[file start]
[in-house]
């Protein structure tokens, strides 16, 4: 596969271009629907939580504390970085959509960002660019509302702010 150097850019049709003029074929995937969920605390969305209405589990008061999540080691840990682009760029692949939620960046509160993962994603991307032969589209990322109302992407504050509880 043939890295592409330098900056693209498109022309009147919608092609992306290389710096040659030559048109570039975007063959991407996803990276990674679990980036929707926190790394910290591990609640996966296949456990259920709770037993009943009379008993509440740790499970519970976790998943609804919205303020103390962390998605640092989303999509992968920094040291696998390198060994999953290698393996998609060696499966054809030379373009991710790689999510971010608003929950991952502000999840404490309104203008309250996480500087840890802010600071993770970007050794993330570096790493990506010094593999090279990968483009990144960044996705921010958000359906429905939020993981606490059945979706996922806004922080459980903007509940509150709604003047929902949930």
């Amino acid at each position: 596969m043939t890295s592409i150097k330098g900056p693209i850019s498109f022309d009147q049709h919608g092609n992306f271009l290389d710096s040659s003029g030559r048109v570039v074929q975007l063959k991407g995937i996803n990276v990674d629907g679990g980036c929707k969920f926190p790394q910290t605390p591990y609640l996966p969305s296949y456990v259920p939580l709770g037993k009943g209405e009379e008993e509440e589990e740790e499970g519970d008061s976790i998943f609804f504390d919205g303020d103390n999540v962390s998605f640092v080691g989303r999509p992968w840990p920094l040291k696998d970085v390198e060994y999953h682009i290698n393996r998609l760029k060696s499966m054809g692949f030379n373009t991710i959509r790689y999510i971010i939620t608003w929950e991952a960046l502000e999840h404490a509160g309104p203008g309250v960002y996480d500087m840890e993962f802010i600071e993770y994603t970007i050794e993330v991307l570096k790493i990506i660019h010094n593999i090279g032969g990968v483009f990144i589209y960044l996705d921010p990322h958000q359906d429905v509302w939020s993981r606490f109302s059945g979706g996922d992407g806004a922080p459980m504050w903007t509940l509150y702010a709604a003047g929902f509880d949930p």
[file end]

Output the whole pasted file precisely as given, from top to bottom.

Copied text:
[in-house]
């Protein structure tokens, strides 16, 4: 596969271009629907939580504390970085959509960002660019509302702010 150097850019049709003029074929995937969920605390969305209405589990008061999540080691840990682009760029692949939620960046509160993962994603991307032969589209990322109302992407504050509880 043939890295592409330098900056693209498109022309009147919608092609992306290389710096040659030559048109570039975007063959991407996803990276990674679990980036929707926190790394910290591990609640996966296949456990259920709770037993009943009379008993509440740790499970519970976790998943609804919205303020103390962390998605640092989303999509992968920094040291696998390198060994999953290698393996998609060696499966054809030379373009991710790689999510971010608003929950991952502000999840404490309104203008309250996480500087840890802010600071993770970007050794993330570096790493990506010094593999090279990968483009990144960044996705921010958000359906429905939020993981606490059945979706996922806004922080459980903007509940509150709604003047929902949930």
């Amino acid at each position: 596969m043939t890295s592409i150097k330098g900056p693209i850019s498109f022309d009147q049709h919608g092609n992306f271009l290389d710096s040659s003029g030559r048109v570039v074929q975007l063959k991407g995937i996803n990276v990674d629907g679990g980036c929707k969920f926190p790394q910290t605390p591990y609640l996966p969305s296949y456990v259920p939580l709770g037993k009943g209405e009379e008993e509440e589990e740790e499970g519970d008061s976790i998943f609804f504390d919205g303020d103390n999540v962390s998605f640092v080691g989303r999509p992968w840990p920094l040291k696998d970085v390198e060994y999953h682009i290698n393996r998609l760029k060696s499966m054809g692949f030379n373009t991710i959509r790689y999510i971010i939620t608003w929950e991952a960046l502000e999840h404490a509160g309104p203008g309250v960002y996480d500087m840890e993962f802010i600071e993770y994603t970007i050794e993330v991307l570096k790493i990506i660019h010094n593999i090279g032969g990968v483009f990144i589209y960044l996705d921010p990322h958000q359906d429905v509302w939020s993981r606490f109302s059945g979706g996922d992407g806004a922080p459980m504050w903007t509940l509150y702010a709604a003047g929902f509880d949930p």